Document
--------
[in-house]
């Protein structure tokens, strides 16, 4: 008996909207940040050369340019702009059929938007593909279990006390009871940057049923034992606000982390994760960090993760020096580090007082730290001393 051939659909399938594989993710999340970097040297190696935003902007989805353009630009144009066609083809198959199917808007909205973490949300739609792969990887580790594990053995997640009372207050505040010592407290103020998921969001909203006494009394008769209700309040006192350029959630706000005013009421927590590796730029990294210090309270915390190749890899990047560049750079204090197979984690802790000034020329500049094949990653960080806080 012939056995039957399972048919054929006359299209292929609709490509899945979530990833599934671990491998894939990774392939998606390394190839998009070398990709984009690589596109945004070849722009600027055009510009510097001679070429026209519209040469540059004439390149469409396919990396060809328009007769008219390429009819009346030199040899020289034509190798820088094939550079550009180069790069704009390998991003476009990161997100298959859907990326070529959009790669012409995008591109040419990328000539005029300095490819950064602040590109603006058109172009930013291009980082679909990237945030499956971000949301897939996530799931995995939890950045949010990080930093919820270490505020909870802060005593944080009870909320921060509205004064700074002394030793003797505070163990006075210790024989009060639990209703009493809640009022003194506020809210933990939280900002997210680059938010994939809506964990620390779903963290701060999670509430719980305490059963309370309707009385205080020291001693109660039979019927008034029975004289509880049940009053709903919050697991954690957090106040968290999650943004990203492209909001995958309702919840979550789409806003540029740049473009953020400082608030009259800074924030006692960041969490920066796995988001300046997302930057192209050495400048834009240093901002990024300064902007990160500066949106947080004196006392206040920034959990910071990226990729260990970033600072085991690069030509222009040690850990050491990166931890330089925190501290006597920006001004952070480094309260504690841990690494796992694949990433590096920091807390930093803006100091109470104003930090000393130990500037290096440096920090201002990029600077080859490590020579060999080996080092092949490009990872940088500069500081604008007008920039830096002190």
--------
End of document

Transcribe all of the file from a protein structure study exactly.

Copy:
[in-house]
């Protein structure tokens, strides 16, 4: 008996909207940040050369340019702009059929938007593909279990006390009871940057049923034992606000982390994760960090993760020096580090007082730290001393 051939659909399938594989993710999340970097040297190696935003902007989805353009630009144009066609083809198959199917808007909205973490949300739609792969990887580790594990053995997640009372207050505040010592407290103020998921969001909203006494009394008769209700309040006192350029959630706000005013009421927590590796730029990294210090309270915390190749890899990047560049750079204090197979984690802790000034020329500049094949990653960080806080 012939056995039957399972048919054929006359299209292929609709490509899945979530990833599934671990491998894939990774392939998606390394190839998009070398990709984009690589596109945004070849722009600027055009510009510097001679070429026209519209040469540059004439390149469409396919990396060809328009007769008219390429009819009346030199040899020289034509190798820088094939550079550009180069790069704009390998991003476009990161997100298959859907990326070529959009790669012409995008591109040419990328000539005029300095490819950064602040590109603006058109172009930013291009980082679909990237945030499956971000949301897939996530799931995995939890950045949010990080930093919820270490505020909870802060005593944080009870909320921060509205004064700074002394030793003797505070163990006075210790024989009060639990209703009493809640009022003194506020809210933990939280900002997210680059938010994939809506964990620390779903963290701060999670509430719980305490059963309370309707009385205080020291001693109660039979019927008034029975004289509880049940009053709903919050697991954690957090106040968290999650943004990203492209909001995958309702919840979550789409806003540029740049473009953020400082608030009259800074924030006692960041969490920066796995988001300046997302930057192209050495400048834009240093901002990024300064902007990160500066949106947080004196006392206040920034959990910071990226990729260990970033600072085991690069030509222009040690850990050491990166931890330089925190501290006597920006001004952070480094309260504690841990690494796992694949990433590096920091807390930093803006100091109470104003930090000393130990500037290096440096920090201002990029600077080859490590020579060999080996080092092949490009990872940088500069500081604008007008920039830096002190």